The goal of this class is for students to acquire hands-on experience with operating-system code as it is developed and deployed in the real world. Groups of two to four students will select, build, install, and become familiar with an open-source operating system project; propose a significant extension or upgrade to that project; and develop a production-quality implementation meeting the coding standards of that project. Unless infeasible, the results will be submitted to the project for inclusion in the code base.
Variations on this theme are possible at the discretion of the instructor. For example, it may be possible to work within the context of a non-operating-system software infrastructure project (window system, web server, or embedded network device kernel) or to extend a 15-410 student kernel. In some situations students may work alone. Group membership and unit count (9 units versus 12) will be decided by the third week of the semester.
Contributing to a real-world project will involve engaging in some mixture of messy, potentially open-ended activities such as: learning a revision control system, writing a short design document, creating and updating a simple project plan, participating in an informal code review, synthesizing scattered information about hardware and software, classifying and/or reading large amounts of code written by various people over a long period of time, etc.
When possible, it may be advantageous for students to register for the class with partners with whom they have an existing working relationship.
The prerequisite is 15-410, Operating System Design & Implementation. Students not meeting the prerequisite must receive the approval of the instructor, as the 15-213/15-410 sequence really provides key preparation.
In addition, you should be excited by the opportunity to define a project, design a solution to a somewhat open-ended problem. You should not be deterred by the likelihood you will need to glean information from dense technical documents or hunt down complicated bugs. Unlike assignment-based courses, you will not be implementing something which has been tested by N semesters of previous students...
Course Activity and Grades
Class attendance will be very important. We will meet for project planning, to discuss various technical topics as they arise, and to discuss pre-assigned readings (from the textbook and academic papers). If you will be unable to attend class on a particular day, contact the instructor in advance.
Here is a tentative, approximate grading breakdown.
Cutoff points for grades will be set by the course staff based on an examination of the quality of the work turned in by students near the border. Likewise, individual students, especially those near a cutoff, may receive adjustments upward or downward based on factors such as quality improvement, final exam scores, dramatic differences between partners, or other circumstances relevant to the estimation of the staff of which grade best represents the student's work.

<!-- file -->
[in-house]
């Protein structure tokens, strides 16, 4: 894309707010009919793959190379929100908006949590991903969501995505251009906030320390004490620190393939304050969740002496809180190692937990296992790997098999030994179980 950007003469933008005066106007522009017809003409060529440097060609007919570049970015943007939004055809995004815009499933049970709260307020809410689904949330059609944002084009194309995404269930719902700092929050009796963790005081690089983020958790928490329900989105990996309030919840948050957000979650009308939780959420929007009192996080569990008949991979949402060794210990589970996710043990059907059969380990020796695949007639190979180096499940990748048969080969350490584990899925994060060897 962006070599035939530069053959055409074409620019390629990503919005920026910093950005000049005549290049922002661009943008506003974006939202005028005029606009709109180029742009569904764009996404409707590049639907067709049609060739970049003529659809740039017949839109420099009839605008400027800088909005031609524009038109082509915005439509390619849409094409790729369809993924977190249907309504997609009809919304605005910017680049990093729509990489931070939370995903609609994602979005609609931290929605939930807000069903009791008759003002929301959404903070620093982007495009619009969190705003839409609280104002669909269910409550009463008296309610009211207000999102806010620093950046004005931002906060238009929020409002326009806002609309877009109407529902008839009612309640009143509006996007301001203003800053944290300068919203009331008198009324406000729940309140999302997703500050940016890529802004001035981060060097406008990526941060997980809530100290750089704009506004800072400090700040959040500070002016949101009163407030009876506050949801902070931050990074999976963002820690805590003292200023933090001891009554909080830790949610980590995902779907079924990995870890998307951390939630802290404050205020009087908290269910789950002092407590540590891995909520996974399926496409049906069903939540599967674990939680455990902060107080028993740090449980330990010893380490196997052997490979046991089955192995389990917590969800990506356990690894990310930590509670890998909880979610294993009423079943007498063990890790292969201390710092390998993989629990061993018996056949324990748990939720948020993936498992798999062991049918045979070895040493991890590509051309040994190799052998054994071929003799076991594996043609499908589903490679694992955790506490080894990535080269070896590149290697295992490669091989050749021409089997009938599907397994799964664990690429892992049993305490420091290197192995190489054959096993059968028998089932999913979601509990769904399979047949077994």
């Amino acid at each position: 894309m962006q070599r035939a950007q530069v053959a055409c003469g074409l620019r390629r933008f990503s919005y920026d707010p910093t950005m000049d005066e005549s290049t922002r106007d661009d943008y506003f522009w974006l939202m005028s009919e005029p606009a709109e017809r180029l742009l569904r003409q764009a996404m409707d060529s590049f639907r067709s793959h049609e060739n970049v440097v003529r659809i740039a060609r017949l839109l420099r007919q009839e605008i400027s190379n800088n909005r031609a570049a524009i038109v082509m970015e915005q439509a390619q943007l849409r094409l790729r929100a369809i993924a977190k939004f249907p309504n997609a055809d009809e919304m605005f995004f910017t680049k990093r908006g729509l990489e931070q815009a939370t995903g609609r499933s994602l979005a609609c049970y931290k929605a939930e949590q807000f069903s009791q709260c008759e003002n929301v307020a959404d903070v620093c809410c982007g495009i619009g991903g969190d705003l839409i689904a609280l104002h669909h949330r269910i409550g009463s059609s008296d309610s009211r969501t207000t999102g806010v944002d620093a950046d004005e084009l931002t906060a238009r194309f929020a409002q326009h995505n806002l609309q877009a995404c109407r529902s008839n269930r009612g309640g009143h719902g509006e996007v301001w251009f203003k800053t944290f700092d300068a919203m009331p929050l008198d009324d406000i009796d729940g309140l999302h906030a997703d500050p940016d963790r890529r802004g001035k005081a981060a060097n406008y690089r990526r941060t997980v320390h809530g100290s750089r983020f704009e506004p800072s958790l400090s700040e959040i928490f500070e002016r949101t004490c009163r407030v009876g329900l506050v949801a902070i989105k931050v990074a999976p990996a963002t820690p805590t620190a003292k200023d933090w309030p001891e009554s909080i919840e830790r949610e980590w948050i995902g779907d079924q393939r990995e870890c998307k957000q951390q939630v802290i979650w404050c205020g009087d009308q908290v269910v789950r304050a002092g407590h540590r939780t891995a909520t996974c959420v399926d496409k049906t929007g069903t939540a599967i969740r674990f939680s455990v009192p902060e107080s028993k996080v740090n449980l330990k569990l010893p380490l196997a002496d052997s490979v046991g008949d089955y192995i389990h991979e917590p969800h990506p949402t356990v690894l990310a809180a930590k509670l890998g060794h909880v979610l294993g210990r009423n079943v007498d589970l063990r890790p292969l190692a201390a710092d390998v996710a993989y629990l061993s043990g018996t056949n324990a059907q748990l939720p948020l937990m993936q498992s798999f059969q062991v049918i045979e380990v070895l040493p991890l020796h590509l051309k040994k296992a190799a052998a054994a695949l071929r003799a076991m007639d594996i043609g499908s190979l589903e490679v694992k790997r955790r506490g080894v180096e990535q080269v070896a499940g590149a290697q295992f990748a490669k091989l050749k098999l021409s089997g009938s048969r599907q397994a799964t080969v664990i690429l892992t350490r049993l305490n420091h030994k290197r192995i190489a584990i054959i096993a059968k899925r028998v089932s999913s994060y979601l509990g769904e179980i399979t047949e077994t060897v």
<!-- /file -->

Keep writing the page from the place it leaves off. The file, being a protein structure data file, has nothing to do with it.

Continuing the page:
Most of the programming effort will be in a team-programming context, to give you experience with the design strategies, coding standards, documentation practices, source control techniques, and people skills you are likely to need in both industry and academia. Here we differentiate between team programming and software engineering in that we will not cover requirements analysis, release staging, defect management, and other life-cycle issues.
You may experiment with various development styles. Some students explore "Extreme Programming", and others have had good experiences with Pair Programming (Williams & Kessler).
You should probably discuss your committment to the class with potential partners. For example, if it is spring semester and you are planning to graduate, a first-year drama student auditing the class might not make the best partner for you.
In general, collaboration is good when it furthers genuine learning and bad when it doesn't. Meanwhile, plagiarism (using the work of others without giving them appropriate credit) is definitely bad. This principle can often help you decide between good collaboration and bad collaboration: if you would feel bad about accurately giving credit for part of your program, then it probably shouldn't have been created however it was. Another good rule is that if you're not sure whether something is ok, you should ask the course staff.
Acting in accordance with all relevant software licenses, open source and otherwise, throughout the course of the project will of course be mandatory.
Also, in general, we expect you to behave honestly and according to high standards of academic conduct.
If you experience a medical problem which disrupts your studies, please go to Student Health Services (or another medical provider) and have them emit some piece of paper describing the situation and what you are medically required to do about it. If there are privacy concerns, we will accept a firm statement of the restrictions on your activities without a description of the condition itself.
Please do not come to the course staff and tell us that you've been too sick to attend class and code for two weeks but that it hasn't "been bad enough" to merit medical attention. If nothing else, it probably has been "bad enough" for your partner.
You may prefer to disclose an ongoing medical situation to Tom Cortina and/or Catharine Fichtner (or your home department's undergraduate chair and/or administrator). They can then take care of notifying all of your instructors.
Please try to avoid having partner trouble. Seriously! Share your hopes before they turn into concerns, your concerns before they become problems, and your problems before they inflate into crises. Also, if you are experiencing a partner disaster, please try to inform the course staff some time before the due date.
[Last modified Monday August 27, 2012]